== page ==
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No one actually complained to me about the weather delay, maybe you wanted to. A few people joked in good spirits with me as we waited in line outside Jones Stadium. I just wanted to run through what changed from the forecast of "a few clouds, near 90 at kick" the days before to a thundershower that led to the first weather delay at Jones Stadium since 1998.
For a few days before Saturday the forecast guidance had shown a few isolated showers or weak storms were possible. Some model runs were consistent on there being no rain, a few others showed isolated showers or storms. But we see this pretty often in West Texas and nothing develops.
By early afternoon there were more clouds going up over the Rolling Plains, so during the afternoon I posted on facebook and twitter and mentioned during the forecasts on Double T 104.3 that a brief shower would be possible. Caitlin also posted an update in the Weather Blog before 3 p.m. Sure enough, a few showers developed. Here is radar at 5:43 p.m. around Lubbock County:
Expanding it wider this is what a few means. Almost all of the area was missing the rain:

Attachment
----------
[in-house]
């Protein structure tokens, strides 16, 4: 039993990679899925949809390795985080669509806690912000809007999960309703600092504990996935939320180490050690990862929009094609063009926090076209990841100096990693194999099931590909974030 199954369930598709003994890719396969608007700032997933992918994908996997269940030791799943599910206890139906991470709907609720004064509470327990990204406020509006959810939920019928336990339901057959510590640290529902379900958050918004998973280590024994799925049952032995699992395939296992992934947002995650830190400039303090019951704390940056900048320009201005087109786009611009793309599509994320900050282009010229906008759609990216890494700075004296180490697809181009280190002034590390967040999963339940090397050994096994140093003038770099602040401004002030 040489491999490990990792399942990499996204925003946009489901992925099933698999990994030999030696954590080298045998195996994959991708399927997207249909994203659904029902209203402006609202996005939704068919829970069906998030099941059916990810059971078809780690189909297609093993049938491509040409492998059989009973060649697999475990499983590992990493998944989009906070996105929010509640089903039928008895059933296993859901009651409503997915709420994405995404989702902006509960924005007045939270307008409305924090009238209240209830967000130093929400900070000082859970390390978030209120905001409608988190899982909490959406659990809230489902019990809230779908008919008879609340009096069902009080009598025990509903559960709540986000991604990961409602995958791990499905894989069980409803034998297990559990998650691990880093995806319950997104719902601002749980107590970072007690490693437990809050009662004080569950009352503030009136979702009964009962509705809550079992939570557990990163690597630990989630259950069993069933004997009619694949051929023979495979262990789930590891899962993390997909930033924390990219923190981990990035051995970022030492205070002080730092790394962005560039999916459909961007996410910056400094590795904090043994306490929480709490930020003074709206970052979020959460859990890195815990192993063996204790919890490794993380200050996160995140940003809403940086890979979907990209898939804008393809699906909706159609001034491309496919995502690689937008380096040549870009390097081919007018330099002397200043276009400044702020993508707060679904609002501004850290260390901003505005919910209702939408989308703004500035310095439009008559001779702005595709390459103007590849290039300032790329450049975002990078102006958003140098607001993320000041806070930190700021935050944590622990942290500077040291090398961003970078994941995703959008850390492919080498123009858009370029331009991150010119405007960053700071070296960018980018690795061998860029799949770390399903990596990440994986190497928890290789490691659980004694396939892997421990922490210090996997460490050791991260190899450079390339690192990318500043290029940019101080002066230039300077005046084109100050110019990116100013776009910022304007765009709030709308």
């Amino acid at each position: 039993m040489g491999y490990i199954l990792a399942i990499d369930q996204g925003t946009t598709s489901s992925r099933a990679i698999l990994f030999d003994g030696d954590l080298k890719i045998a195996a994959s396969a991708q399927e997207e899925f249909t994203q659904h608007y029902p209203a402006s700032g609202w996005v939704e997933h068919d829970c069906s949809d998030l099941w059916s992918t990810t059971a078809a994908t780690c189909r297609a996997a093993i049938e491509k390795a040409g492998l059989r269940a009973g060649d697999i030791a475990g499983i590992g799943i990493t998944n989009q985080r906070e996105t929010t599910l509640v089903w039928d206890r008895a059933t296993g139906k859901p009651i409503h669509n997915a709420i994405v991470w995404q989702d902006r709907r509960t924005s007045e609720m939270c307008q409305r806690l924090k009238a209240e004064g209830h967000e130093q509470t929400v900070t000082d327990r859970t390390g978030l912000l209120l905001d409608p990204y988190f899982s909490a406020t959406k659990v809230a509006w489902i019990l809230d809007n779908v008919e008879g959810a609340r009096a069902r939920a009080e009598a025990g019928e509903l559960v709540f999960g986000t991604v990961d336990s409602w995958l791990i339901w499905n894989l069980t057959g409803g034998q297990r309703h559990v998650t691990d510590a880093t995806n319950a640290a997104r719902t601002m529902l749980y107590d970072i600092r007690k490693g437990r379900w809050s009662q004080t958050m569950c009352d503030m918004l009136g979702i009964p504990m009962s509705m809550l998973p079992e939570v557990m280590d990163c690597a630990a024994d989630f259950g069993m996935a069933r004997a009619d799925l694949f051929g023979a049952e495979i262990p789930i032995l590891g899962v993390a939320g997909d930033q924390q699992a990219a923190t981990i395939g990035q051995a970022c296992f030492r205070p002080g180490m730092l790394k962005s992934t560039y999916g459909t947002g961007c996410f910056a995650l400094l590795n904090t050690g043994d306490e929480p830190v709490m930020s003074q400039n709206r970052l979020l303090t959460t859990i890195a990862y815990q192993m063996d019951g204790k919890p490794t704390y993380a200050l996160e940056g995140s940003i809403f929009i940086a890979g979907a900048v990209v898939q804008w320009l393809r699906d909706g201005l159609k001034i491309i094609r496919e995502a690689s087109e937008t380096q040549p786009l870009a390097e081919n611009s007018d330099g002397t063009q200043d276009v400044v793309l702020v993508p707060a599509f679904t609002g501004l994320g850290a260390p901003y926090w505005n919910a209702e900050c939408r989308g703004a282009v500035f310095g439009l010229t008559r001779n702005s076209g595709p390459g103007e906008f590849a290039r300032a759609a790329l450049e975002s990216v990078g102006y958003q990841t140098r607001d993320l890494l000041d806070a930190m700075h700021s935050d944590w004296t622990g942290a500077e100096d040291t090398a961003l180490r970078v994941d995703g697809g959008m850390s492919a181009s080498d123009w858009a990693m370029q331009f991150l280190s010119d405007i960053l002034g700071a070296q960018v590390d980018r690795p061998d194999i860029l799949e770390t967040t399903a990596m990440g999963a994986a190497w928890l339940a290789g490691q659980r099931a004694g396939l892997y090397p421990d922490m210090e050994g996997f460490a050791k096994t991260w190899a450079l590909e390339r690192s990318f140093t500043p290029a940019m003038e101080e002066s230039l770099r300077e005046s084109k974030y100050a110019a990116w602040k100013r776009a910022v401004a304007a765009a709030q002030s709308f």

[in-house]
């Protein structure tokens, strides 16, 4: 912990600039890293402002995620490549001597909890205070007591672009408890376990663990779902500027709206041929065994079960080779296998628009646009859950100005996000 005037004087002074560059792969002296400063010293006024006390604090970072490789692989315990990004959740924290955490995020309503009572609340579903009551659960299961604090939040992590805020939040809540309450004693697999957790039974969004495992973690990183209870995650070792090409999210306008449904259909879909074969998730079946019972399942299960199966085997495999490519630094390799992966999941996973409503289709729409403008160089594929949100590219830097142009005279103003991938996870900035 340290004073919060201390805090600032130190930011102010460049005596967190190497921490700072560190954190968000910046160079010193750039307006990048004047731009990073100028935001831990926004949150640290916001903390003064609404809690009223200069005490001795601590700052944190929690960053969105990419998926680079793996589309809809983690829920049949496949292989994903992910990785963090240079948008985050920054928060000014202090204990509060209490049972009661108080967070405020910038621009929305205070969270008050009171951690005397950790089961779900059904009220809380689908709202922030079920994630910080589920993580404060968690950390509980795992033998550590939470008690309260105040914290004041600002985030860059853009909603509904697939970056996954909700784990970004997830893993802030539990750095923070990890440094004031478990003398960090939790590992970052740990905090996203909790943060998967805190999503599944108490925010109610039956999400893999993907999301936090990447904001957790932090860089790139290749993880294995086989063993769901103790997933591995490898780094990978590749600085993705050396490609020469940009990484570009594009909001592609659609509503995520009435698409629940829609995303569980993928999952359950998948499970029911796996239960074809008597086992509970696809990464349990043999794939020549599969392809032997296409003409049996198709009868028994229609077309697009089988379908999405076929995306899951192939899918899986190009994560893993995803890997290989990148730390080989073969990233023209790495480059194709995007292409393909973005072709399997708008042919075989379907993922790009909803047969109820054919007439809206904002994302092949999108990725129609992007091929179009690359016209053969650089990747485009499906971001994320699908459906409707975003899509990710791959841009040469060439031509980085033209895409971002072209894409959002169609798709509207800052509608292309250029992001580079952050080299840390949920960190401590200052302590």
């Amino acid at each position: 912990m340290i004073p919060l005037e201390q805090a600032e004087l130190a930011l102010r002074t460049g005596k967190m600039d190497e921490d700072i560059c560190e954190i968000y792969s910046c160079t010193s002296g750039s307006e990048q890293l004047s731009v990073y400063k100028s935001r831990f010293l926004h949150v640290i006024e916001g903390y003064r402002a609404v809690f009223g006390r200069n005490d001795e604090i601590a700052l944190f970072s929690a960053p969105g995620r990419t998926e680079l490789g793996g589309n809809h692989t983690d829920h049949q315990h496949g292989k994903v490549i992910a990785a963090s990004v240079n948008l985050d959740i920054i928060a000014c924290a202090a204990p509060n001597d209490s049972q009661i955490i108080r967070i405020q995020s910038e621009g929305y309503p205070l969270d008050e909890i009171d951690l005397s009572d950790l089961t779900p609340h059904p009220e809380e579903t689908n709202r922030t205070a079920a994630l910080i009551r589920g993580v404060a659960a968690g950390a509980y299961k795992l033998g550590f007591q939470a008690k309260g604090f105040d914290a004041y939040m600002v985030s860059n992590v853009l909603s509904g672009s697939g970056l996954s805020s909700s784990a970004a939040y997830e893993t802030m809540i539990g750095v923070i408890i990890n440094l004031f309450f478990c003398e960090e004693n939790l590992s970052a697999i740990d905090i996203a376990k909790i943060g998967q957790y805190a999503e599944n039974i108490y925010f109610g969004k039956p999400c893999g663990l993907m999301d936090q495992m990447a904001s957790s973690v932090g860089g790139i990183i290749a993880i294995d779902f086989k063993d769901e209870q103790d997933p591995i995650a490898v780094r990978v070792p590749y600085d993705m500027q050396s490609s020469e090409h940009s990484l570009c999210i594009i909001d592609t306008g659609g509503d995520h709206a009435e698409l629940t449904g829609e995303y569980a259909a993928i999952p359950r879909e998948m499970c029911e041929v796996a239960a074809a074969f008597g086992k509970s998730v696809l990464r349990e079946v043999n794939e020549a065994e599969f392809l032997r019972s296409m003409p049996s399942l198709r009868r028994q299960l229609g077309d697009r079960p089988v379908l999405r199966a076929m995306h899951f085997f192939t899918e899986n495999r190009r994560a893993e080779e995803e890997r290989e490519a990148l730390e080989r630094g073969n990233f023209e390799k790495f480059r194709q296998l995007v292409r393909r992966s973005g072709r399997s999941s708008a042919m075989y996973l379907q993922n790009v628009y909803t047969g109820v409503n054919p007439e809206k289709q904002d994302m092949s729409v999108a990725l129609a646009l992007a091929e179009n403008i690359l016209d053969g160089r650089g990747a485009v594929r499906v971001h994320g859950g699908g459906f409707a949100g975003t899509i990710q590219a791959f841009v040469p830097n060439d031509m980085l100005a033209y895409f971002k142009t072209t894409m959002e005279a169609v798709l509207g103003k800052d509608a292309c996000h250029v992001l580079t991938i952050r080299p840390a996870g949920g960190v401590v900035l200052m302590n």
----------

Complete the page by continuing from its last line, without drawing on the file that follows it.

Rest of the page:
There was no measurable rain at the airport, none at the TTU Mesonet site just NW of the campus. But we definitely had a brief shower at the stadium. More importantly, there was lightning close.
Tech officials made the right call to delay the game, it's standard for games at all levels. It may seem inconvenient but you have to do it. Lightning killed one person
, injured two near Miami last week. National Weather Service stats
show 53 people are killed a year, on average, by lightning. If you can hear thunder you're close enough to be hit by lightning.
This is an example of low-chance, high-impact weather. Any other day of the week this thundershower might go unnoticed. You might hear that rumble of thunder outside your office, a few sprinkles. This is nothing like severe storms in the spring that cause lots of damage here. But that small shower was a big deal for the record 14,915 students, the roughly 30,000 other fans in attendance, the players, coaches, officials, everyone watching at home.
It's actually a struggle for us to explain these kinds of setups. If it's going to definitely be hot, windy, rainy or snowy we can say so. But the mention of "a stray shower" may not work. Let me know if you have an idea on how to better explain it...our goal is to get better at giving you the forecast you need for each day of the week. You can email me firstname.lastname@example.org.
In the grand scheme of things this probably ranks about as low as it gets. Just wanted to give some input. Isn't it great that football season is back?
One more thing...the spelling is lightning. Back during the weather delay at Mile High Thursday I saw a lot of traffic on twitter with lightening. That means a few things, one being something medical, none of those meanings are tied to weather.